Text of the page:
The 20th Conference of Parties (COP) to the United Nations Framework Convention on Climate Change (UNFCCC) concluded in the early hours of 14 December 2014. While some basic directions on areas of inclusion for the Intended Nationally Determined Contributions (INDCs) have been provided in the COP decision at Lima, for the most part it still remains an open ended decision left to individual countries. Specifically, it was decided that the INDCs would be submitted by the first quarter of 2015 (for those who are in a position to do so) or by 1 October, 2015 should include the following:
- Quantifiable information on the reference point (including a base year)
- Time frames and/or periods for implementation
- Scope and coverage (implying gases and sectors)
- Planning processes (to oversee the fulfilment of INDCs)
- Assumptions and methodological approaches, including those for estimating and accounting of GHGs
- How the Party considers that its INDC is fair and ambitious, in light of its national circumstances, and how it contributes towards achieving the objective set out in Article 2 of the convention
With the above as guiding points, it is now up to India to decide what the country feels is a fair and ambitious target to achieve the stabilisation of GHG concentrations in the atmosphere at a safe level. In this policy brief, the safe level has been assumed as one that provides greater than 66% likelihood of staying within a 2oC degree rise in temperature above pre-industrial levels. Our analysis suggests that India could push its ambition towards a target of 1,041 Billion Units (BU) of electricity from renewable energy sources by 2030. This would translate to cumulative emissions of 3.4 Gt of CO2 equivalents (CO2 eq.) and per capita emissions of 2.25 tonnes of CO2 eq. in 2030. However, this target would require an incremental cost of approximately INR 39,320 billion (2010, INR) (2010, US$ 715 billion) over the next 15 years and could make the consumption of a threshold level of electricity unaffordable for the bottom two deciles of Indian households.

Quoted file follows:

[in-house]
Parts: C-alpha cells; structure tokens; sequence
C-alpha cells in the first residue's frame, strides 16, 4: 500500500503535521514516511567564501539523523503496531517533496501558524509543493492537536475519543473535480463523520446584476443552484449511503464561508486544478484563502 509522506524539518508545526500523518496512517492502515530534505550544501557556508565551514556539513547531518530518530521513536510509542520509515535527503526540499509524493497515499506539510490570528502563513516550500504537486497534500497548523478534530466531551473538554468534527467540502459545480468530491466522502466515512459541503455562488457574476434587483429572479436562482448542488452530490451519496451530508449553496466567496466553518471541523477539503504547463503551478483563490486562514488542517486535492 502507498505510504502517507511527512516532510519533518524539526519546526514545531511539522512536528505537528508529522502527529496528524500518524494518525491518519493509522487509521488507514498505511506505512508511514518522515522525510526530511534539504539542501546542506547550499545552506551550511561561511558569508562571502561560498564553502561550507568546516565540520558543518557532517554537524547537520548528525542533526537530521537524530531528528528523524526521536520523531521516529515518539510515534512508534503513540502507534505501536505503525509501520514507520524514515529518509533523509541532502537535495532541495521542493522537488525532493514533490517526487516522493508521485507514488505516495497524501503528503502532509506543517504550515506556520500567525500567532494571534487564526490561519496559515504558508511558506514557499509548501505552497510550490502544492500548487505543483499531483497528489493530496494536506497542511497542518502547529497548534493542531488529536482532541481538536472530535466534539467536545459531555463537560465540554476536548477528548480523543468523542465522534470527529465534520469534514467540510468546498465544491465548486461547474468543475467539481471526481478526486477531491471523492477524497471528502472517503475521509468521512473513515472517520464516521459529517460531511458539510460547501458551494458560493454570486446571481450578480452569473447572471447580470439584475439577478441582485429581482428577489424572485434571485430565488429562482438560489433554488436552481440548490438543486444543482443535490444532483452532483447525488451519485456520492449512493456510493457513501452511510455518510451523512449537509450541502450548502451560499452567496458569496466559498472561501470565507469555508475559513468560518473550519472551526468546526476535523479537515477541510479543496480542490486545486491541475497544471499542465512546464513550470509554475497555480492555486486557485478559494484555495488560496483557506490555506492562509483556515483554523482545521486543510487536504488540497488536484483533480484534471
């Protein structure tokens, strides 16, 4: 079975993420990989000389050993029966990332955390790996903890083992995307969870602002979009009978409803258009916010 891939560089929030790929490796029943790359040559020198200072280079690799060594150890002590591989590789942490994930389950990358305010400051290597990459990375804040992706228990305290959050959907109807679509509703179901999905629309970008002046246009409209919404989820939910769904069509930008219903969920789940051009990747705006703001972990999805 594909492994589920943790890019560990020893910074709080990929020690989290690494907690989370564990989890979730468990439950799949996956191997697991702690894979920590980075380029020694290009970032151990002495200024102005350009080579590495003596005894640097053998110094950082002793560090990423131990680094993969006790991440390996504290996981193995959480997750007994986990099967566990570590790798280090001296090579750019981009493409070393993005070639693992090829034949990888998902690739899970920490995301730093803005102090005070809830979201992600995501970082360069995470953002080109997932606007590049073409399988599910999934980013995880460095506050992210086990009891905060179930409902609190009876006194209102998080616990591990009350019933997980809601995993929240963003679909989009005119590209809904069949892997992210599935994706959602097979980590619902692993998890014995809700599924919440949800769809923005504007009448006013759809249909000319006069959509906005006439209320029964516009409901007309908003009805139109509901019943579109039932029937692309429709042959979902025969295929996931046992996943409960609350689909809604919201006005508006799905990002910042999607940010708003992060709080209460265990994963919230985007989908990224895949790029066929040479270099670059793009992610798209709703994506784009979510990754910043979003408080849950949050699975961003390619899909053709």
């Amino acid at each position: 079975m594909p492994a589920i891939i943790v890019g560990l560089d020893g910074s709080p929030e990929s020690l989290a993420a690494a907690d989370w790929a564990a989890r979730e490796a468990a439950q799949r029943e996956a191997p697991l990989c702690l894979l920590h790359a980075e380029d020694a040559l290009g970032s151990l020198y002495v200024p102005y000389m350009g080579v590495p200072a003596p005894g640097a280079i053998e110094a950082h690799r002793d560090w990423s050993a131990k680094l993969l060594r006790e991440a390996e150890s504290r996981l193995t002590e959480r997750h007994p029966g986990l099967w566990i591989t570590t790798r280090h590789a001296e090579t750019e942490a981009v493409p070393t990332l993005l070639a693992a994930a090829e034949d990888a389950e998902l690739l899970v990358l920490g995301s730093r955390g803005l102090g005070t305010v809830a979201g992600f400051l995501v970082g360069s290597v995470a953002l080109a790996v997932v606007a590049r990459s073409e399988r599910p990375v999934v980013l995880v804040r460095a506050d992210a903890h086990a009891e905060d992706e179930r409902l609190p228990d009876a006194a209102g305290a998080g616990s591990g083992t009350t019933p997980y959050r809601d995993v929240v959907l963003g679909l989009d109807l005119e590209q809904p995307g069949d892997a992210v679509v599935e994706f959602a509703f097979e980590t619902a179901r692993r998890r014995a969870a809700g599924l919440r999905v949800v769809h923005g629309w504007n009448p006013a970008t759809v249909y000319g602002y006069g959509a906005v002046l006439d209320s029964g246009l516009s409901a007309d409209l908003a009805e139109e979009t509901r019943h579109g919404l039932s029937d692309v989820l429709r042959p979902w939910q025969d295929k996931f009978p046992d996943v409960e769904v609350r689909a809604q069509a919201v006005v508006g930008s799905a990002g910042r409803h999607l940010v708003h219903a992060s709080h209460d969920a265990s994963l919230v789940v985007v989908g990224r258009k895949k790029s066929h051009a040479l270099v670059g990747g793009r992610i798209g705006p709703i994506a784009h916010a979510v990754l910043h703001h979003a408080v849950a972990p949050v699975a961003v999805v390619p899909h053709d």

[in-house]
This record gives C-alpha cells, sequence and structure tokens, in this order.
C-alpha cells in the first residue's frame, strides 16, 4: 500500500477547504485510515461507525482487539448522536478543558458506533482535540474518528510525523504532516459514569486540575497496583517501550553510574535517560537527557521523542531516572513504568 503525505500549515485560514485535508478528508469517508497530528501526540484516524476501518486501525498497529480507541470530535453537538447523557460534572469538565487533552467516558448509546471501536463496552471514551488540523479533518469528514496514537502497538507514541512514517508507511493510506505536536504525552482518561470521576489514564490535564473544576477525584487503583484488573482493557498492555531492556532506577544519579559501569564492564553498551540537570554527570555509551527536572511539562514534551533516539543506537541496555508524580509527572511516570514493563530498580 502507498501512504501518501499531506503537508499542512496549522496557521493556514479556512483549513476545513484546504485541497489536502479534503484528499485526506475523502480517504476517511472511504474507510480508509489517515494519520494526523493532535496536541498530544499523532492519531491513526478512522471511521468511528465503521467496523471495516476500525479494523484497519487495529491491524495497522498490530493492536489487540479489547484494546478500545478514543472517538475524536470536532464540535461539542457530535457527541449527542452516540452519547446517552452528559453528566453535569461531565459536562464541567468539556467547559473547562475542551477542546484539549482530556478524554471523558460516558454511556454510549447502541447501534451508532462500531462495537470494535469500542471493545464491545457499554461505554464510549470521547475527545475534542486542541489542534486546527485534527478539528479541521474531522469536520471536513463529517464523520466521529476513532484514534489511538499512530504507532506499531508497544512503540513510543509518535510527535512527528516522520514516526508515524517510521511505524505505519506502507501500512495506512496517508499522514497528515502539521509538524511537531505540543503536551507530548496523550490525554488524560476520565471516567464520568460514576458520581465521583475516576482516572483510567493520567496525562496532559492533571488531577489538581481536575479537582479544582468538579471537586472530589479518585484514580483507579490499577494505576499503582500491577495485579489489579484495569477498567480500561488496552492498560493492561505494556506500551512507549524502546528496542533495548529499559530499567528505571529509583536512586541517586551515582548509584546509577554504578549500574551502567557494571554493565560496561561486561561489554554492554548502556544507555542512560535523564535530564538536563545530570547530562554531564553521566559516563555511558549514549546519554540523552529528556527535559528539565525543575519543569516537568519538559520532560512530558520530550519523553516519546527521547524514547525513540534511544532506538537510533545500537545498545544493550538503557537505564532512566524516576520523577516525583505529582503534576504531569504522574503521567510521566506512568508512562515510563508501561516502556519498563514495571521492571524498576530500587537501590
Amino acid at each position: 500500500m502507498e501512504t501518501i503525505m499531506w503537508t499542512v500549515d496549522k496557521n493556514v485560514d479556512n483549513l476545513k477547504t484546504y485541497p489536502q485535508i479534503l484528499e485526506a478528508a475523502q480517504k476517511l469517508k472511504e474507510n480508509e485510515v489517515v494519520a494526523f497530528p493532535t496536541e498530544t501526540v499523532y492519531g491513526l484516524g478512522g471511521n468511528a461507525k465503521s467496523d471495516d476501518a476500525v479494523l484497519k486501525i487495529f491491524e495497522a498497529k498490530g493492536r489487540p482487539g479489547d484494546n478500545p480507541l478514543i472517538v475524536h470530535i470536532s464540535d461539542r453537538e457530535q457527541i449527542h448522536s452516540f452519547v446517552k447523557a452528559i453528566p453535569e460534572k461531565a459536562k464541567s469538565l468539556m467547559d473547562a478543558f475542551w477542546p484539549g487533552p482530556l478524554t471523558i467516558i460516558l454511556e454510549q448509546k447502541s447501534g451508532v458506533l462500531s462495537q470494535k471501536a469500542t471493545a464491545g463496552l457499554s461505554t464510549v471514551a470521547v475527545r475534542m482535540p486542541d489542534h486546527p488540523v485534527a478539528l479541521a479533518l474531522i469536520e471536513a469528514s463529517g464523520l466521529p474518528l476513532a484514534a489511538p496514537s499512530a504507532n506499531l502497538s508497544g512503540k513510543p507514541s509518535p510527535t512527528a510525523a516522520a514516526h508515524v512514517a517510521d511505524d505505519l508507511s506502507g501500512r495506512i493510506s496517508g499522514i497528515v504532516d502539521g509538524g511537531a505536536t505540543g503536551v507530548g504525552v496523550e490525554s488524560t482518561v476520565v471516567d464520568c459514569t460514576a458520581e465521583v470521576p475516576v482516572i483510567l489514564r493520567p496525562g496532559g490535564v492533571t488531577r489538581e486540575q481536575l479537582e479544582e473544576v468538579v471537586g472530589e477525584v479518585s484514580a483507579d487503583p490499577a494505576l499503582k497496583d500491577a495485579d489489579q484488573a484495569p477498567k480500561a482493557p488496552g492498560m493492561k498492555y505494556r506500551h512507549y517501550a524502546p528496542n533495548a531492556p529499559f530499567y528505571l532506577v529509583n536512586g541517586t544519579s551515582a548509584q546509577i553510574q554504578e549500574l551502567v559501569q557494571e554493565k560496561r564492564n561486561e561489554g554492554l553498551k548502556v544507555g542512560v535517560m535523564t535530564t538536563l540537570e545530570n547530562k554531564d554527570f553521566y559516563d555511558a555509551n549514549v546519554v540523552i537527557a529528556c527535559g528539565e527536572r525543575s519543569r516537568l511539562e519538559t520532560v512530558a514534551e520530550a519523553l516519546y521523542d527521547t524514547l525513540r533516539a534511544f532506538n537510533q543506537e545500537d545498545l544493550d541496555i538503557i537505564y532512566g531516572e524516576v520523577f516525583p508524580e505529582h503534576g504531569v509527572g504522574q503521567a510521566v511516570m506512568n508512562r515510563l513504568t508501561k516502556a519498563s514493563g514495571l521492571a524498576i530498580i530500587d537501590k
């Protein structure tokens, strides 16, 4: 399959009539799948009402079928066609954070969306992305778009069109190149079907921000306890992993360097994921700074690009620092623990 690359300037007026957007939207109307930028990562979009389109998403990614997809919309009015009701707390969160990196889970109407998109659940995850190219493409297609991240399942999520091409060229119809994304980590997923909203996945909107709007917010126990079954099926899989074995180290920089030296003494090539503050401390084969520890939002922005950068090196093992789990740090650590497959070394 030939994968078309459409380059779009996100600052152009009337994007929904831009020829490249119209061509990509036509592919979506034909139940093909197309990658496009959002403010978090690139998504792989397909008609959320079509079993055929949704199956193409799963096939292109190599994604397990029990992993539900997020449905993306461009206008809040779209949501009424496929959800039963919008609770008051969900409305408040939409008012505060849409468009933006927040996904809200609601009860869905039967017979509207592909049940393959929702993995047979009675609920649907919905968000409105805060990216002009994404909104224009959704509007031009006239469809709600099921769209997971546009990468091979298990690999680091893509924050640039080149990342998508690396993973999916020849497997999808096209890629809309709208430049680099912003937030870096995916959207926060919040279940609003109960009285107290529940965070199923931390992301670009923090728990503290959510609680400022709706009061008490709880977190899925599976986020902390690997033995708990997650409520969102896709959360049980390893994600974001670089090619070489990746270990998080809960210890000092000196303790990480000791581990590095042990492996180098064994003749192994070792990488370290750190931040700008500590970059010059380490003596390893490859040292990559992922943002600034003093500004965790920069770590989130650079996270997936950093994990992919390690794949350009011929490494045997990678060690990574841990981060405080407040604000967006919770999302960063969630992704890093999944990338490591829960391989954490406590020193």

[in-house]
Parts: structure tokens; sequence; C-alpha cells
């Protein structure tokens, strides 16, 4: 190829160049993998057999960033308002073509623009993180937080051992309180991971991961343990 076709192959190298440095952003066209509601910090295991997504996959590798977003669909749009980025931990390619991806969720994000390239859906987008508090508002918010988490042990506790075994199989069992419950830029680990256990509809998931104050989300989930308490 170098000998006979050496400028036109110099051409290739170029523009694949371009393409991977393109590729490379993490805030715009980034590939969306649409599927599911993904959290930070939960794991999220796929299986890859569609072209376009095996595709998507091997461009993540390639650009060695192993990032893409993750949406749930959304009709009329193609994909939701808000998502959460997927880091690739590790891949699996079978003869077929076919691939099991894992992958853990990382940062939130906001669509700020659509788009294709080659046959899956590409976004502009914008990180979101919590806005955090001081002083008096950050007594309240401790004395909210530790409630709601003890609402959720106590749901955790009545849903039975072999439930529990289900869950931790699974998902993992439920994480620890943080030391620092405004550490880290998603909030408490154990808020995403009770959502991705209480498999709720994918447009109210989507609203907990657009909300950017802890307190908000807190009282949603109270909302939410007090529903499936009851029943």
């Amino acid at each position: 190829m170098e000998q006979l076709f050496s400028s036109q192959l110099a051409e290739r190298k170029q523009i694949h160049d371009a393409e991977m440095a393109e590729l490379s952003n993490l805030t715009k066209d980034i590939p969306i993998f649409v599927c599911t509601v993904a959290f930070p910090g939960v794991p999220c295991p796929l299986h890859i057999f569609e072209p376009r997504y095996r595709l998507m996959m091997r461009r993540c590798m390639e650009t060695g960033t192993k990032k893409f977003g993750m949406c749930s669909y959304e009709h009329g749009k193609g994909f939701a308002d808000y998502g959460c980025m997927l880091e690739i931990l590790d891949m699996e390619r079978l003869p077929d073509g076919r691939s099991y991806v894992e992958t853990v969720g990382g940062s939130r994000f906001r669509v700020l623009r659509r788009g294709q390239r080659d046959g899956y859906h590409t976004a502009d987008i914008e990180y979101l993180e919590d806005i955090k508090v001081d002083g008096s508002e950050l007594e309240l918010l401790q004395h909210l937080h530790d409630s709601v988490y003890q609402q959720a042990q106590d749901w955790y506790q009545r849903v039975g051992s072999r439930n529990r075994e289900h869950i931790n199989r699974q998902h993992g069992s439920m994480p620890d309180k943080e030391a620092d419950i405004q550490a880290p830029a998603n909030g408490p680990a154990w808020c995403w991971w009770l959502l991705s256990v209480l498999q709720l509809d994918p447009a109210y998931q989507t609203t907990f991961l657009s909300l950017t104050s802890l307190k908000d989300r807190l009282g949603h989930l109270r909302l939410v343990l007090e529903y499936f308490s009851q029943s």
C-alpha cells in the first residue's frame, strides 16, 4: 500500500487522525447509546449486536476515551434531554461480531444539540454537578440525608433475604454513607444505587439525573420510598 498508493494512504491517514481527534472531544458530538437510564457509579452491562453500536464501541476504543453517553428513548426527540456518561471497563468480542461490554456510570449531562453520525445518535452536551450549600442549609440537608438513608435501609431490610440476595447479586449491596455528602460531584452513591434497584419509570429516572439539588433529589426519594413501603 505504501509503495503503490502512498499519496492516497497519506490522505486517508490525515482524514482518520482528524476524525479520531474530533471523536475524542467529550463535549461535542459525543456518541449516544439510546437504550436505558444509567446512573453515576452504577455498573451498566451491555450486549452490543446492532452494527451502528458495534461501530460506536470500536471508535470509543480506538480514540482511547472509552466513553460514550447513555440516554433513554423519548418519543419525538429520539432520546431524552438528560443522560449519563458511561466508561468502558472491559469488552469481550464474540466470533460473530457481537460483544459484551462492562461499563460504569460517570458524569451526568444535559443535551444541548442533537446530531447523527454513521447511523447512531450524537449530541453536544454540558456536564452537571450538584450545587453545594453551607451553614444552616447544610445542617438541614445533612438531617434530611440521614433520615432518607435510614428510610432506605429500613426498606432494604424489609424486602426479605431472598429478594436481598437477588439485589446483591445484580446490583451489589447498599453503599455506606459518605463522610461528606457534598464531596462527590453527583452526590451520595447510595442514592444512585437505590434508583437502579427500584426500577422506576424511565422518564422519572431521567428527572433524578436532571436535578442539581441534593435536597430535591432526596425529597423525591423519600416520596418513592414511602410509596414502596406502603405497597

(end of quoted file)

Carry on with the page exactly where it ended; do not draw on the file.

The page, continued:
This document outlines one component of India's INDC submission to the UNFCCC focussing on the renewable energy contribution to its future electricity mix. So far, the Government of India has articulated solar targets for renewable energy, which therefore deserves careful analysis. The document has been divided into the following sections:
Contributions and Actions of Major Emitters: Implications for the Rest of the World - In order to assess the fairness of a potential Indian INDC, it is important to understand the actions and intended contributions of other major emitters (the United States, the European Union, China, Japan, Australia and Canada). Following an analysis of the contributions, this section also analyses the carbon space that remains for the rest of the world including India.
India and China: Differences in Scale and Nature of Emissions in the Past, Present and Future - This section compares India's and China's climate actions at various levels of development (2000, 2010 and 2020).
India's Contributions: Balancing Ambition and Fairness - Given India's national circumstances and development needs, this section provides details of the most ambitious targets that India could offer to ensure the global achievement of a 2oC scenario. This section also illustrates the issue of electricity affordability and provides options on how India could ensure that its climate actions are in line with its development needs.
Read: India's INDCs - Renewable Energy and the Pathway to Paris